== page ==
April 12, 1980-April 12, 2005: 25 Years of Challenges for Democracy, National Reconciliation, Unity, Peace and Stability

By James Thomas-Queh

The Perspective
Atlanta, Georgia
April 1, 2005


As we approach the 25th anniversary of the April 12, 1980 Revolution (though we may still be hesitant to call it by that name, but how else could one classify an event that has tragically changed the physiognomy of an entire nation and the destiny of its people?), there is much to hope and celebrate. Under the watchful eye of the United Nations and its strong force of 15000 soldiers and policemen, Liberia is gripped with an unprecedented democratic fervour; countless political parties and presidential candidates are gearing up for the coming October general elections. And if all goes accordingly, April 12, 1980, would have achieved one of its “raisons d’être” that is, the unhindered participation of the people in choosing their national leadership. In other words, a major leap into the fulfilment of our incessant democratic aspiration.

Then what remains would be the second most important raisons d’être” of this same April 12, 1980 Revolution – that is, the process of a genuine national reconciliation, unity and lasting peace and stability. To this end, and while we strive and await the establishment of a National Truth Commission and the appearance of Mr. Taylor before the International War Crime Tribunal of Sierra Leone – two recent articles took our attention. The first, entitled: Memorial Set for April 12th Coup” (see AllAfrica.com – March 15, 2005), read that the families of 13 government officials executed on April 22, 1980 have planned a simultaneous requiem mass both in the United States and Liberia to commemorate the 25th anniversary of their deaths. And the article continues:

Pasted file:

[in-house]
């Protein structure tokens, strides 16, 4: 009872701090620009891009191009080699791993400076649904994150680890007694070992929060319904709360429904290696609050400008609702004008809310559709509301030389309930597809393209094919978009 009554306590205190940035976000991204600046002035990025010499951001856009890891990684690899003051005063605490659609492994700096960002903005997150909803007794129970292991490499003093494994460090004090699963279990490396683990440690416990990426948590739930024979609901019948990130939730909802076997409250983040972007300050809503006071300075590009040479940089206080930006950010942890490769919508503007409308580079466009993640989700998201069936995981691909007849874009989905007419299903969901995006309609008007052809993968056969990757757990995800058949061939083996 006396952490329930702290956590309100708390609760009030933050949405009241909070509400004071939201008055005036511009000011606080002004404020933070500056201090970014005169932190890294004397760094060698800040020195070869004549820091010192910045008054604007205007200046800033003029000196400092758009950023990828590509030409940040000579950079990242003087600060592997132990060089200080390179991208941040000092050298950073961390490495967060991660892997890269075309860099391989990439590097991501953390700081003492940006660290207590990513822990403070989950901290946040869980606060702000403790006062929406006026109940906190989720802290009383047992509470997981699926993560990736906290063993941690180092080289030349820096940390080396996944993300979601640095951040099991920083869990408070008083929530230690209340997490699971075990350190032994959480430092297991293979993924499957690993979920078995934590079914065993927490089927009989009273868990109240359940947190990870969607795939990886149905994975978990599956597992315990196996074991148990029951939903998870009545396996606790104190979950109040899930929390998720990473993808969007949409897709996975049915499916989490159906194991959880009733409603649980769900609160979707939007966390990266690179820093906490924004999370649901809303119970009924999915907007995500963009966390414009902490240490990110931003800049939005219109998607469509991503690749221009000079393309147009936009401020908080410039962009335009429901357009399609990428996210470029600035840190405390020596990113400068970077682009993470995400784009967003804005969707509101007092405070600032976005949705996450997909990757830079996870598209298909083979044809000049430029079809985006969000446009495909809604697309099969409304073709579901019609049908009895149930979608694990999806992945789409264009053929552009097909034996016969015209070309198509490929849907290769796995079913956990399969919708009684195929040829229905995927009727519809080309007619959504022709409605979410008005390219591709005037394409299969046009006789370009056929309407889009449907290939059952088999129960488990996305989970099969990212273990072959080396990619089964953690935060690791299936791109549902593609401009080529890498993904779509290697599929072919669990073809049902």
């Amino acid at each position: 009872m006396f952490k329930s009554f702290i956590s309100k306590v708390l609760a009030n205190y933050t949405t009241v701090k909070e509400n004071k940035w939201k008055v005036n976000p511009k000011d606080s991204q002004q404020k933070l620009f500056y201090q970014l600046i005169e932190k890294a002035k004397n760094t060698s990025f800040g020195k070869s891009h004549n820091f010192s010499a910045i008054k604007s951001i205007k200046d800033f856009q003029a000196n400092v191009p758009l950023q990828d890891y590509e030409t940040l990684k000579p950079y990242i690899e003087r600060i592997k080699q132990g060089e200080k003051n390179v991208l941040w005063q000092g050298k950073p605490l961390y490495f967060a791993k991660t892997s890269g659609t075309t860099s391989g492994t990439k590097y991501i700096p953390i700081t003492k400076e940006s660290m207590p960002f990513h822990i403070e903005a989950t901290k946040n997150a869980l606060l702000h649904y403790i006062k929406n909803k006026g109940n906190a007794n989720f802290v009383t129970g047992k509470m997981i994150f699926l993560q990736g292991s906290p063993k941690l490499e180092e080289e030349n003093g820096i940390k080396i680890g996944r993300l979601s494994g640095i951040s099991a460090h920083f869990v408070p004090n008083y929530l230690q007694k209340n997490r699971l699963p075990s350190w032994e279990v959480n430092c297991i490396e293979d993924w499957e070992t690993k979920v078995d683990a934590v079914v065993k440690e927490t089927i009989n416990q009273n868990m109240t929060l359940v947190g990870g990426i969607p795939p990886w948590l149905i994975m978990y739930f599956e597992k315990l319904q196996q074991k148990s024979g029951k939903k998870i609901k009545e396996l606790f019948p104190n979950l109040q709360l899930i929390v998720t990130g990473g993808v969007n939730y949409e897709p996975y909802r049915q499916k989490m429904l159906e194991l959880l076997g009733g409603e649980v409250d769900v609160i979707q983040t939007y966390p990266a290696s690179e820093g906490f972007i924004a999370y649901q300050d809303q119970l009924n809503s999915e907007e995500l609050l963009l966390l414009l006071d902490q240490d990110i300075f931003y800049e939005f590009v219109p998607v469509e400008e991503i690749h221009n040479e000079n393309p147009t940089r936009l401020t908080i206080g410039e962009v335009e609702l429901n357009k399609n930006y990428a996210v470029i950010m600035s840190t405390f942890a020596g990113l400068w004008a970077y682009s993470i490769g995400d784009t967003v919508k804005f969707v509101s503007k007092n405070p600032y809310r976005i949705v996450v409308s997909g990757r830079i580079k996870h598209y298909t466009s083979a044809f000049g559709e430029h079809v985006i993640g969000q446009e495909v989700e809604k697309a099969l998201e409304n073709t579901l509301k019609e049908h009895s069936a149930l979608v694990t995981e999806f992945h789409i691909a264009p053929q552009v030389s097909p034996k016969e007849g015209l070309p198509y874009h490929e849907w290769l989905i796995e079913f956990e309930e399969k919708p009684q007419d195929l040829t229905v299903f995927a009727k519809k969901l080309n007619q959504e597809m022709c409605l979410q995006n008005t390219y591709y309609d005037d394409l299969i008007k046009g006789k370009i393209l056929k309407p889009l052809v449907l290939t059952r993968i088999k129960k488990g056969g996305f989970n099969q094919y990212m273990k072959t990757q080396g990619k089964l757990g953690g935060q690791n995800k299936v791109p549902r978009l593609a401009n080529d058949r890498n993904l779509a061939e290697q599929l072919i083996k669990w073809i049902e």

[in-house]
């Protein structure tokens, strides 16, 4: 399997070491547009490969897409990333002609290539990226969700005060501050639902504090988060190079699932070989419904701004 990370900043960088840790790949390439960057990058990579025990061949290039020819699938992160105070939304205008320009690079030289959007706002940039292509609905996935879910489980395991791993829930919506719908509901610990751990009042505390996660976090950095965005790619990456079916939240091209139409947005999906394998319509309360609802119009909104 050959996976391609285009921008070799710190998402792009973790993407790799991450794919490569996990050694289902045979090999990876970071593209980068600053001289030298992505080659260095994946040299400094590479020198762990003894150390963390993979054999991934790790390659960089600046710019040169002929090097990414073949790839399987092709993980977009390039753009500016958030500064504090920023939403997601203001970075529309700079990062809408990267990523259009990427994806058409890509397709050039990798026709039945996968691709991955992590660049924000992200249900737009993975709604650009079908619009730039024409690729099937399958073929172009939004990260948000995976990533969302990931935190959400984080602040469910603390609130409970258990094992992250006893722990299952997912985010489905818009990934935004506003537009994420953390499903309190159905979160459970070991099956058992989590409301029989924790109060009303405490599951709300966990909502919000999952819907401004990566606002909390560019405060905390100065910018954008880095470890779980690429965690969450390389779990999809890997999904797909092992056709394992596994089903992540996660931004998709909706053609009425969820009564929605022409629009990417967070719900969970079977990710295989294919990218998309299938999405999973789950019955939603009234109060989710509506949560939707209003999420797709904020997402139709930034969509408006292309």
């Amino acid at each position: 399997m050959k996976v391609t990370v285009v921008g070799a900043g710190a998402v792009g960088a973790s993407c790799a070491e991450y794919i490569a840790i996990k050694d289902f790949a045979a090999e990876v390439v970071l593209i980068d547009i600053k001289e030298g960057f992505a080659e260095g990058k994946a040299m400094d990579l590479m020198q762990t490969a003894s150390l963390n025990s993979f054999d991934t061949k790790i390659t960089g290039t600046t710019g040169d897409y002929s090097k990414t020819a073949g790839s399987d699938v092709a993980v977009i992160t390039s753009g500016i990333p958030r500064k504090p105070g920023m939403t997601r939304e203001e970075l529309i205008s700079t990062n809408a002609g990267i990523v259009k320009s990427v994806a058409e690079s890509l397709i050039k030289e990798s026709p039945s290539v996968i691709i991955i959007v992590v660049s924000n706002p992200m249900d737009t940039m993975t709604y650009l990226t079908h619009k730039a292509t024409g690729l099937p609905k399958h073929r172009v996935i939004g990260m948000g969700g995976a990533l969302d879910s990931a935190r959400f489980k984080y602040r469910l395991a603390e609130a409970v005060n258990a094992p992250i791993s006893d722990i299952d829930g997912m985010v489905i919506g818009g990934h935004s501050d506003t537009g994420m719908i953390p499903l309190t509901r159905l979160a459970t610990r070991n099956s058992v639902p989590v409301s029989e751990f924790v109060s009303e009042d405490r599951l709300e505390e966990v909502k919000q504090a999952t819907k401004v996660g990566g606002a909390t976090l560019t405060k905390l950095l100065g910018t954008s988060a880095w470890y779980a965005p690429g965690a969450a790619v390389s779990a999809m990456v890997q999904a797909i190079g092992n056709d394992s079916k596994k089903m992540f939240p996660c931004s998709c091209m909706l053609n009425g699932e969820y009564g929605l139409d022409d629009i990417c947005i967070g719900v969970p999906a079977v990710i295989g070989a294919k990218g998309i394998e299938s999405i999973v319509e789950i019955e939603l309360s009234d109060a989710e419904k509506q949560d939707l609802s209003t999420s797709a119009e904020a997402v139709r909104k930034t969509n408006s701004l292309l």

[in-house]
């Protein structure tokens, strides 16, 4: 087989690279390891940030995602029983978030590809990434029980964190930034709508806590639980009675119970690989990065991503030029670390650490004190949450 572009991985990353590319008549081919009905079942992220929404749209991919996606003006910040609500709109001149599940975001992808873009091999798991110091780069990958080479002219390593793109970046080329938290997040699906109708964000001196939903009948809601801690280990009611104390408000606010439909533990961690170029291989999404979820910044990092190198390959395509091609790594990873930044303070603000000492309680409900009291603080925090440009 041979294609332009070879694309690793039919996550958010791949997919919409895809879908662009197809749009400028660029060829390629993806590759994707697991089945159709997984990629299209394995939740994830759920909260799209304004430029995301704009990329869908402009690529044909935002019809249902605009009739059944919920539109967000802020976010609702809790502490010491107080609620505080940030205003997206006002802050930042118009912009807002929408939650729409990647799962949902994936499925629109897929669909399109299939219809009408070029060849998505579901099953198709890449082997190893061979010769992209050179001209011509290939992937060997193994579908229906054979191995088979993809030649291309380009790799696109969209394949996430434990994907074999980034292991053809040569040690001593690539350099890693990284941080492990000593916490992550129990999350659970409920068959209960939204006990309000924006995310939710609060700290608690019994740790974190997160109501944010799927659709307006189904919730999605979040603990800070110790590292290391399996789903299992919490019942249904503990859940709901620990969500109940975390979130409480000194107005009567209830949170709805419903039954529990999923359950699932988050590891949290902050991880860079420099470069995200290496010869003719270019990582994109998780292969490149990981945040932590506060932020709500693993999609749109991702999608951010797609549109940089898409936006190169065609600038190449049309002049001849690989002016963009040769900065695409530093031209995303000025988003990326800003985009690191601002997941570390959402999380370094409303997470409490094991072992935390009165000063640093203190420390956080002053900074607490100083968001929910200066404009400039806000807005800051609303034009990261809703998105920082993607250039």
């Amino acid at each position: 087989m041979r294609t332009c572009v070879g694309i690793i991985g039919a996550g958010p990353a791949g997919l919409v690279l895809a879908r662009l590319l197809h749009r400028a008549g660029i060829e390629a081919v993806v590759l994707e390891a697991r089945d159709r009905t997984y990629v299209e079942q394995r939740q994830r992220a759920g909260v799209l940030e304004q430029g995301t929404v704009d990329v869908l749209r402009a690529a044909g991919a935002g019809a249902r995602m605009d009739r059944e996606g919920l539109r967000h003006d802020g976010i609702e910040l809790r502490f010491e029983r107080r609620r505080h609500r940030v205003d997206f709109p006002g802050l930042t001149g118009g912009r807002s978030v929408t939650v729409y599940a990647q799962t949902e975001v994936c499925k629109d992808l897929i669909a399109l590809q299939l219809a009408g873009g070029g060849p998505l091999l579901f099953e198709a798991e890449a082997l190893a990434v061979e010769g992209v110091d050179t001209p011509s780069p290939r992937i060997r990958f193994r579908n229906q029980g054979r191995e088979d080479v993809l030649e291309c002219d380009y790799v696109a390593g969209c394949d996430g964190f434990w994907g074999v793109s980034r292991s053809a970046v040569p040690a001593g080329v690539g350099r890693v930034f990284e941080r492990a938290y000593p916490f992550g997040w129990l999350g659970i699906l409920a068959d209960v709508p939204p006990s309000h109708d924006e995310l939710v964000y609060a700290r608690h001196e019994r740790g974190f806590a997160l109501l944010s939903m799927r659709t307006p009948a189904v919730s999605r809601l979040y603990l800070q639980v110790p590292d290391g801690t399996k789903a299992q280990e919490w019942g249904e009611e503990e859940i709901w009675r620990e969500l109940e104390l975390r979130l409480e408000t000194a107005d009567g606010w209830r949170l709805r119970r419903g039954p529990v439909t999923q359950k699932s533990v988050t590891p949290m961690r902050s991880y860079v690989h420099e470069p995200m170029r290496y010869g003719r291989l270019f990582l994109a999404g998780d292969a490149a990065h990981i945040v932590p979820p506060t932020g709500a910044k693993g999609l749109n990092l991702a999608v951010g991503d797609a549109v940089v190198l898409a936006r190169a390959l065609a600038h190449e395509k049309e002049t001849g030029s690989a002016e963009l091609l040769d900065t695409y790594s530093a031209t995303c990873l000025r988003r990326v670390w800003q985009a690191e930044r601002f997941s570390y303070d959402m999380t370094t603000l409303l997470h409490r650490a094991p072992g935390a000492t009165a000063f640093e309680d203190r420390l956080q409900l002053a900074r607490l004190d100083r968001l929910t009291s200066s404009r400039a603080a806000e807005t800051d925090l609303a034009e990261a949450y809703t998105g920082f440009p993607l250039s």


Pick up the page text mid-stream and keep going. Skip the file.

“Families got together to memorialise the 25th anniversary because our fathers have not been properly laid to rest. It is a format we hope will foster reconciliation and create a platform for us to move ahead…[Emphasis added]

“It is the least we could do for them. If you don’t close a chapter you won’t be able to move ahead…[Emphasis added]

“It is about unity. Our fathers were not given a Christian burial, or were they buried according to their faith. We hope that by finally laying them to rest, our country will be able to mend the fences and build a stronger Liberia…”[Emphasis added]

Indeed, these are very strong words of sincerity, honesty and patriotism; we do see in them a genuine will and a burning desire for self-healing and national reconciliation and unity. Because while the April 12, 1980 military coup d’état could have passed hardly unnoticed as just another of Africa’s 100th coups (with yet another “corrupt” president and few bodyguards assassinated), the summary execution of those 13 government officials was a fatal error on the part of the military junta. And as Dr. Allen rightly said: “While the executioners and a relatively small group of supporters cheered, the vast majority of Liberians were visibly saddened and traumatized” (“Apologies Require Historical Context: A Rebuttal to Mr. Mohamedu F. Jones and Dr. Amos M.D. Sirleaf”). In our view, it was this execution that was one of the most determinant factors in the trend of events leading to our national tragedy since then. And now that 25 long years have passed, and their families and friends are getting together to memorialise these men and close the chapter in order to forge national unity – is the most welcome news for Liberia.

Shouldn’t we emulate them, all Liberians, 25 years later, get together and memorialise the tens of thousands that have died since, and let’s close this very painful chapter in our history?

The second article: “The Unlawful and Wrongful Killing of 13 Liberians” by Mohamedu F. Jones, was an exhaustive legal exercise that made an interesting reading. Here below is the conclusion of Mr. Jones, which, for the longest that we have been trying to draft this paper, has already been contested with rebuttals, arguments and counter-arguments. We are obliged to also quote it in order to pinpoint our observation, from a different perspective.

“Tens of thousands of Liberians have been murdered since then, and of course their deaths are no less unlawful and wrongful then those 13 men. What marks the murders of these 13 men is that they were killed by an official act of the government, supposedly acting under the colour of law and in accordance with due process and in the name of the people of Liberia; they had proclaimed that they were acting in our name. These 13 murders were actually the first public act of the new military government following the coup. Because their killings were official acts, but nonetheless carried out in violation of Liberian and international law, Chairman Gyude Bryant, acting in his capacity as Head of State of the Republic of Liberia should officially declare their so-called “execution” unlawful and formally extend the nation’s apologies to them and their families in this 25th Year of their murder.”